Welcome, Express Credit Union, a credit union designed specifically to help the poor and others who don’t trust banks avoid check-cashing fees and payday lenders. Express Credit Union opens today, May 30! And instead of having often-inconvenient branches, the credit union is coming to the people. One branch will even be located just above FamilyWorks, in Solid Ground! So congratulations to ECU, and we look forward to some rave reviews. For more information, click on the photo or link below.
Business & Technology | Credit union aims to help people break the payday-lender cycle | Seattle Times Newspaper.
Washington is in the upper half of the list of states – which, in this case, is a dubious achievement. We rank 18th in the nation for highest child hunger rates for children under 5. Even more alarmingly, we rank 12th for children under 18. Our rates are approaching 20%! Please consider supporting your local food bank to help alleviate these stunning statistics. We provide food to families, helping children and other members of our community receive the nutrition that we all deserve. FamilyWorks begins our 2009 Annual Campaign tomorrow! Check back for more information, or call us at 206/694.6727. If you can’t help financially, please consider donating a smaller item, like bus tickets to help our customers reach the food bank without having to pay. Check our Wish List (click on the tab just under our purple logo) for up-to-the-minute requests. Thanks as always for your help!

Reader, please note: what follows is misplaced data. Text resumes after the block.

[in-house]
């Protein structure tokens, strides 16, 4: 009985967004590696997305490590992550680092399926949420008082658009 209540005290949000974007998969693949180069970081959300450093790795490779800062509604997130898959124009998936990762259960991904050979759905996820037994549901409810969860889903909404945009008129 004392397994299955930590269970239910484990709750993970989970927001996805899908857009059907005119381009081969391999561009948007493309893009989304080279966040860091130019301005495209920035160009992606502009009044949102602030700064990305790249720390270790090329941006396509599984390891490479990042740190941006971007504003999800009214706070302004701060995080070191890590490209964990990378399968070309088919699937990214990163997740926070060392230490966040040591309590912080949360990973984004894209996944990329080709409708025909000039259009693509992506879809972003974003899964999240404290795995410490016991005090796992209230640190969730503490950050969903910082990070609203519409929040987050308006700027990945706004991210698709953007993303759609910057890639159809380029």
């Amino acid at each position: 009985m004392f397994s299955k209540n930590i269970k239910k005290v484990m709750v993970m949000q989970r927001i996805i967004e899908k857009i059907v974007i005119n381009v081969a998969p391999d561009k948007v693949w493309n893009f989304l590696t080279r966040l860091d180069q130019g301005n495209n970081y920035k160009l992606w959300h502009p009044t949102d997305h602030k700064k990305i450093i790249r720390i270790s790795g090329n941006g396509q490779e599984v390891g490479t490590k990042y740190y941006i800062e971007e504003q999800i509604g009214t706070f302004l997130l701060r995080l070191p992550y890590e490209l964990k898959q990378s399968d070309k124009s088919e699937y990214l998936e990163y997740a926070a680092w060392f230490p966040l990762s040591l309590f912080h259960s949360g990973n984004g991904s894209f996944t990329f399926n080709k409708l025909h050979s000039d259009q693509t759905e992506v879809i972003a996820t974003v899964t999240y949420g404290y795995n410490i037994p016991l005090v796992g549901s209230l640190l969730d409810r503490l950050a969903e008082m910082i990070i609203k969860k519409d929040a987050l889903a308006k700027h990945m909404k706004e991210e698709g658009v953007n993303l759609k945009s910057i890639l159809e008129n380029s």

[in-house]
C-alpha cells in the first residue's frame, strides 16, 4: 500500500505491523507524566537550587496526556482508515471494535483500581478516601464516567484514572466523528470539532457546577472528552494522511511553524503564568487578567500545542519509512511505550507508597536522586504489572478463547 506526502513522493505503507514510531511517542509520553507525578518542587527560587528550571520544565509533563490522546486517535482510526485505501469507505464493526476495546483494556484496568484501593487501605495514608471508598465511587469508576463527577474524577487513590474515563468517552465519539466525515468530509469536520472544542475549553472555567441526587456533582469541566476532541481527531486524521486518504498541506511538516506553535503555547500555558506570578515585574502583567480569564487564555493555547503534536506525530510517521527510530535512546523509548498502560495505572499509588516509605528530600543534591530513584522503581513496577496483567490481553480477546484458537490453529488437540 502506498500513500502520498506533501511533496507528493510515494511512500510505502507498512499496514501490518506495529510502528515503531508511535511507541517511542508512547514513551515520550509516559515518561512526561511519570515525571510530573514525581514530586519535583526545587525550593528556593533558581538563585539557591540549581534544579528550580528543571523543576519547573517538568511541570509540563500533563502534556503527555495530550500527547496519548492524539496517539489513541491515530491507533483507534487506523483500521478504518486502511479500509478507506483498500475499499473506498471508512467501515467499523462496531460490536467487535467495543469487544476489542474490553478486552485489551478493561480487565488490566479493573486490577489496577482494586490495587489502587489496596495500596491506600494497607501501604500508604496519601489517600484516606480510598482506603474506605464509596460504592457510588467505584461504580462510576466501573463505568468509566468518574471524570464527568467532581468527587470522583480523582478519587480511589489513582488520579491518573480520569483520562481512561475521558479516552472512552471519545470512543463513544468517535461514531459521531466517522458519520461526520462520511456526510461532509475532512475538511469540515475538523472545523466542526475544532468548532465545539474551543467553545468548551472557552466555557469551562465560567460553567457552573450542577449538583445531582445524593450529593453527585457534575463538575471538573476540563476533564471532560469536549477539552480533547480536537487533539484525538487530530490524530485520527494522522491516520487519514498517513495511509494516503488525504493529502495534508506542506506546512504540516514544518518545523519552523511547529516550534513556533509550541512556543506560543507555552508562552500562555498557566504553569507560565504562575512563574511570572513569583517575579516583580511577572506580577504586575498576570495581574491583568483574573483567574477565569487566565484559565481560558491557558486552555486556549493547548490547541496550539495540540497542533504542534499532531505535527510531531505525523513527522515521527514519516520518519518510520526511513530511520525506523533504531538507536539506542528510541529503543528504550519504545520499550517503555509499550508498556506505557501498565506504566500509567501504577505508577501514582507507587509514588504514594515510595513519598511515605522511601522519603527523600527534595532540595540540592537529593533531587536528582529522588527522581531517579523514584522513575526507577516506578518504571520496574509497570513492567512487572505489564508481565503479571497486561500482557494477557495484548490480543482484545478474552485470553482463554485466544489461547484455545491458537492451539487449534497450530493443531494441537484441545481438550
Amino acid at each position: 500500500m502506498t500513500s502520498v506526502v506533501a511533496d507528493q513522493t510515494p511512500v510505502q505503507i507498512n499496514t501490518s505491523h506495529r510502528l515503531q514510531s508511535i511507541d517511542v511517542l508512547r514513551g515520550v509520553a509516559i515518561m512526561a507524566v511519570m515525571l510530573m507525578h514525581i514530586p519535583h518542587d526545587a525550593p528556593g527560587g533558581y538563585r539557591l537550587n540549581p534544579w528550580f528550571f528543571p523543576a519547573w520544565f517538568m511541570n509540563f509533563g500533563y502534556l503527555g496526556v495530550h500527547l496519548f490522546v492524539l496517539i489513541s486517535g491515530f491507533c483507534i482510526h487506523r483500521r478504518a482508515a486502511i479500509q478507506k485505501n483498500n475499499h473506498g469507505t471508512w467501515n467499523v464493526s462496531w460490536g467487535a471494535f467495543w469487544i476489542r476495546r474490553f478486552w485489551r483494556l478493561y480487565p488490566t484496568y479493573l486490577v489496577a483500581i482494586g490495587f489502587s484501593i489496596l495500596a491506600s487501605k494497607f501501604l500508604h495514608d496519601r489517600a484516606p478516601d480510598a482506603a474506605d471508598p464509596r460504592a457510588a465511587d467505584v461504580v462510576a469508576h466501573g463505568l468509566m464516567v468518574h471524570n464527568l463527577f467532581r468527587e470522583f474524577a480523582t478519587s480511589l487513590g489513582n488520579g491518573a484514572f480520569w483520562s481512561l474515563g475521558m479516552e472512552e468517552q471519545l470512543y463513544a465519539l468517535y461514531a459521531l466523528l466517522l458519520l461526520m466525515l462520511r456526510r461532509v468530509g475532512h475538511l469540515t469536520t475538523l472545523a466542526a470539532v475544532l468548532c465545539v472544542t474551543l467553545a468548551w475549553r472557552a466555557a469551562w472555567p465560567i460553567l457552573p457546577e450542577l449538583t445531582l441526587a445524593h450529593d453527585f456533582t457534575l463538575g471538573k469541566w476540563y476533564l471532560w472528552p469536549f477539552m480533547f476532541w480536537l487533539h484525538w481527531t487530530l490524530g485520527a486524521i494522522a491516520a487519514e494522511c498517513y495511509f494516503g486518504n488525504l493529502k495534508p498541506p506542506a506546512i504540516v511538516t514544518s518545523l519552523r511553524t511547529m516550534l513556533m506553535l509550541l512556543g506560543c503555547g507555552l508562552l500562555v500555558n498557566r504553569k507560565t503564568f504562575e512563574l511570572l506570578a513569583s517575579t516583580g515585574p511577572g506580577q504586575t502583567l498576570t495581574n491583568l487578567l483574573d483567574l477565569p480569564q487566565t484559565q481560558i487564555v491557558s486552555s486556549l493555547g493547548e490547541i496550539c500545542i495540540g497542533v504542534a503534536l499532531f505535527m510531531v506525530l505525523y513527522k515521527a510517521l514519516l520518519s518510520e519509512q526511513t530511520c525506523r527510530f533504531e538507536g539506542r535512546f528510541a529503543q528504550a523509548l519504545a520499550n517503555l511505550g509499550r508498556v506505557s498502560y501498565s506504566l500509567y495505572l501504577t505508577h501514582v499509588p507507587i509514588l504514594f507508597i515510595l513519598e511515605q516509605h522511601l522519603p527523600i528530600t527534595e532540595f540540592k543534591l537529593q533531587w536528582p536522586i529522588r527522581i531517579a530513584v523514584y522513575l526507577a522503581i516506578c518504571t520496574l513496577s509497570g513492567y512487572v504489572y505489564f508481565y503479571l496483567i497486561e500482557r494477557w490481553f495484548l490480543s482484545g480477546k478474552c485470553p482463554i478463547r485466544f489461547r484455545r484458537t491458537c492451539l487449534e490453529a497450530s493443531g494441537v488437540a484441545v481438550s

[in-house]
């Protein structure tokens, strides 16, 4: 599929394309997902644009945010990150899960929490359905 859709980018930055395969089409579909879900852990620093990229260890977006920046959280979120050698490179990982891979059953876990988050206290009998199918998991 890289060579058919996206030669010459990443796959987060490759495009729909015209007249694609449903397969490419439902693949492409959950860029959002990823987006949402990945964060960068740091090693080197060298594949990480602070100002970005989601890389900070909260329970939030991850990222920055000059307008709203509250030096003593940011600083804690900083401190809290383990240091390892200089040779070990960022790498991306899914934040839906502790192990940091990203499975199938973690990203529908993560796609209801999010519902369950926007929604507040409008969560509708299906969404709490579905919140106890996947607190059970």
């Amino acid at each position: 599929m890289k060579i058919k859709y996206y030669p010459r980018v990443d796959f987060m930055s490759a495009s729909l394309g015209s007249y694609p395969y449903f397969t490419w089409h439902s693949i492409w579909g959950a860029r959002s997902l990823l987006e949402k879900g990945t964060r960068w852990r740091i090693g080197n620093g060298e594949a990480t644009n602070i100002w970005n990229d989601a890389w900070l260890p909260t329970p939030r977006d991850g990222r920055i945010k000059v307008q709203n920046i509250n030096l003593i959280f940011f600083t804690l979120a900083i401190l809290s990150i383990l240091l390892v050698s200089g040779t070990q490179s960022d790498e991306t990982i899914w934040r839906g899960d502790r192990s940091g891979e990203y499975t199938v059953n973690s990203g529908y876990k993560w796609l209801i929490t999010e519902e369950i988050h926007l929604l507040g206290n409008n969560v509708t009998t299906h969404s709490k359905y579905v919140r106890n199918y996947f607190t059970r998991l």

Child Food Insecurity in the United States: 2005 — 2007 .
Washington State has applied for and received a grant to determine efficacy of its school lunch program, especially for nutritionally at-risk students.
Release No. 0158.09.
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Here’s an inspiring story on Tony Geraci and the Baltimore Public Schools. Together, they’ve begun several greenhouse farms to incubate plants for Baltimore schools’ own gardens. Then they will grow produce to serve in restaurants – giving the kids a first-hand look at food issues and how food gets to their forks. Moreover, Geraci’s farms are supplying fresh produce for school lunches, helping revitalize a free- and reduced-lunch system that leaves many of Baltimore’s kids hungry or disgusted – and thus unable to learn. Check out the article if you want to feel happy about food and Baltimore and kids. Want to bring such a program to your child’s school? Good news: if you live in Seattle or Highline Districts, you may already have such a program……
Baltimore’s Head of School Lunches Is Transforming the City’s Program – washingtonpost.com.
Did you know that FamilyWorks likes Teeter-Totters? Neither did we. But we do. We like this one, anyway. Thanks to Seattle Weekly for its photo of the day. And no, this isn’t FamilyWorks’ building, but we just thought it would be nice to lighten your day a little bit. Oh yeah – one of our mascot dogs, Stripey (see earlier posts on dog food banks for photos) loves the teeter-totter in agility classes, but we don’t have any photos of him on them to share. We just thought you’d like to know.